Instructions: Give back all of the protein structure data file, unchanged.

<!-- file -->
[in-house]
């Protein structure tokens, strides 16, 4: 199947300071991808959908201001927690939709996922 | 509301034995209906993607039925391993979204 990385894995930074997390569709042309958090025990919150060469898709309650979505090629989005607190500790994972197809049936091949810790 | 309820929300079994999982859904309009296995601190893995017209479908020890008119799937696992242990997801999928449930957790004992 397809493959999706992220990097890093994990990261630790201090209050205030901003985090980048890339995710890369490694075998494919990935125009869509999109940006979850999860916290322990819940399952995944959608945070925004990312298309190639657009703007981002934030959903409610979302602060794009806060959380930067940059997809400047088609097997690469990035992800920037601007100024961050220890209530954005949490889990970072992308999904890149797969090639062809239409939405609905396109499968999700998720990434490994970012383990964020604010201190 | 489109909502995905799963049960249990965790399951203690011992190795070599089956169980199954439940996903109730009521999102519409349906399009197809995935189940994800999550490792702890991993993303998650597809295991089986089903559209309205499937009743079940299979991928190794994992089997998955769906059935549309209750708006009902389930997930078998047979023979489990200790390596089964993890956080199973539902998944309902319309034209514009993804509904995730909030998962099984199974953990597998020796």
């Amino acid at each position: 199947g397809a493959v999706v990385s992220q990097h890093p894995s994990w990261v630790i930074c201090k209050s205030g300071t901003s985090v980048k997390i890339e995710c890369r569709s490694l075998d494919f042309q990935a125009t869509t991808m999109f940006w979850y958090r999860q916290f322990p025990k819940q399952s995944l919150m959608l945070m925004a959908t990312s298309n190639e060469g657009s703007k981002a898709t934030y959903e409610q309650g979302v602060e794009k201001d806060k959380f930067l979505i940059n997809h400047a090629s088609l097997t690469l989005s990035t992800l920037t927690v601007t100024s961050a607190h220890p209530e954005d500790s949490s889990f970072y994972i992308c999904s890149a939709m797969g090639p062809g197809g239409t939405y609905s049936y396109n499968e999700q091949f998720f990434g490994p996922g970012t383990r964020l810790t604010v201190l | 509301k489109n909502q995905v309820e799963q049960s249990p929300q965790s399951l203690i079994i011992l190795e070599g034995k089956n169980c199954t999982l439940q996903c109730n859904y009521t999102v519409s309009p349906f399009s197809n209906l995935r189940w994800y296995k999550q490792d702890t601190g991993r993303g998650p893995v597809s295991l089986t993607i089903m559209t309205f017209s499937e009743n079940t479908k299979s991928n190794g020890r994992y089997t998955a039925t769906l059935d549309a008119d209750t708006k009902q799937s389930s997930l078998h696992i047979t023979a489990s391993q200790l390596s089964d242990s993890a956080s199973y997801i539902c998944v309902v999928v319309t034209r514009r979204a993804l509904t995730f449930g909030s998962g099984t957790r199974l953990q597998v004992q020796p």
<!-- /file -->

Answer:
[in-house]
């Protein structure tokens, strides 16, 4: 199947300071991808959908201001927690939709996922 | 509301034995209906993607039925391993979204 990385894995930074997390569709042309958090025990919150060469898709309650979505090629989005607190500790994972197809049936091949810790 | 309820929300079994999982859904309009296995601190893995017209479908020890008119799937696992242990997801999928449930957790004992 397809493959999706992220990097890093994990990261630790201090209050205030901003985090980048890339995710890369490694075998494919990935125009869509999109940006979850999860916290322990819940399952995944959608945070925004990312298309190639657009703007981002934030959903409610979302602060794009806060959380930067940059997809400047088609097997690469990035992800920037601007100024961050220890209530954005949490889990970072992308999904890149797969090639062809239409939405609905396109499968999700998720990434490994970012383990964020604010201190 | 489109909502995905799963049960249990965790399951203690011992190795070599089956169980199954439940996903109730009521999102519409349906399009197809995935189940994800999550490792702890991993993303998650597809295991089986089903559209309205499937009743079940299979991928190794994992089997998955769906059935549309209750708006009902389930997930078998047979023979489990200790390596089964993890956080199973539902998944309902319309034209514009993804509904995730909030998962099984199974953990597998020796």
């Amino acid at each position: 199947g397809a493959v999706v990385s992220q990097h890093p894995s994990w990261v630790i930074c201090k209050s205030g300071t901003s985090v980048k997390i890339e995710c890369r569709s490694l075998d494919f042309q990935a125009t869509t991808m999109f940006w979850y958090r999860q916290f322990p025990k819940q399952s995944l919150m959608l945070m925004a959908t990312s298309n190639e060469g657009s703007k981002a898709t934030y959903e409610q309650g979302v602060e794009k201001d806060k959380f930067l979505i940059n997809h400047a090629s088609l097997t690469l989005s990035t992800l920037t927690v601007t100024s961050a607190h220890p209530e954005d500790s949490s889990f970072y994972i992308c999904s890149a939709m797969g090639p062809g197809g239409t939405y609905s049936y396109n499968e999700q091949f998720f990434g490994p996922g970012t383990r964020l810790t604010v201190l | 509301k489109n909502q995905v309820e799963q049960s249990p929300q965790s399951l203690i079994i011992l190795e070599g034995k089956n169980c199954t999982l439940q996903c109730n859904y009521t999102v519409s309009p349906f399009s197809n209906l995935r189940w994800y296995k999550q490792d702890t601190g991993r993303g998650p893995v597809s295991l089986t993607i089903m559209t309205f017209s499937e009743n079940t479908k299979s991928n190794g020890r994992y089997t998955a039925t769906l059935d549309a008119d209750t708006k009902q799937s389930s997930l078998h696992i047979t023979a489990s391993q200790l390596s089964d242990s993890a956080s199973y997801i539902c998944v309902v999928v319309t034209r514009r979204a993804l509904t995730f449930g909030s998962g099984t957790r199974l953990q597998v004992q020796p």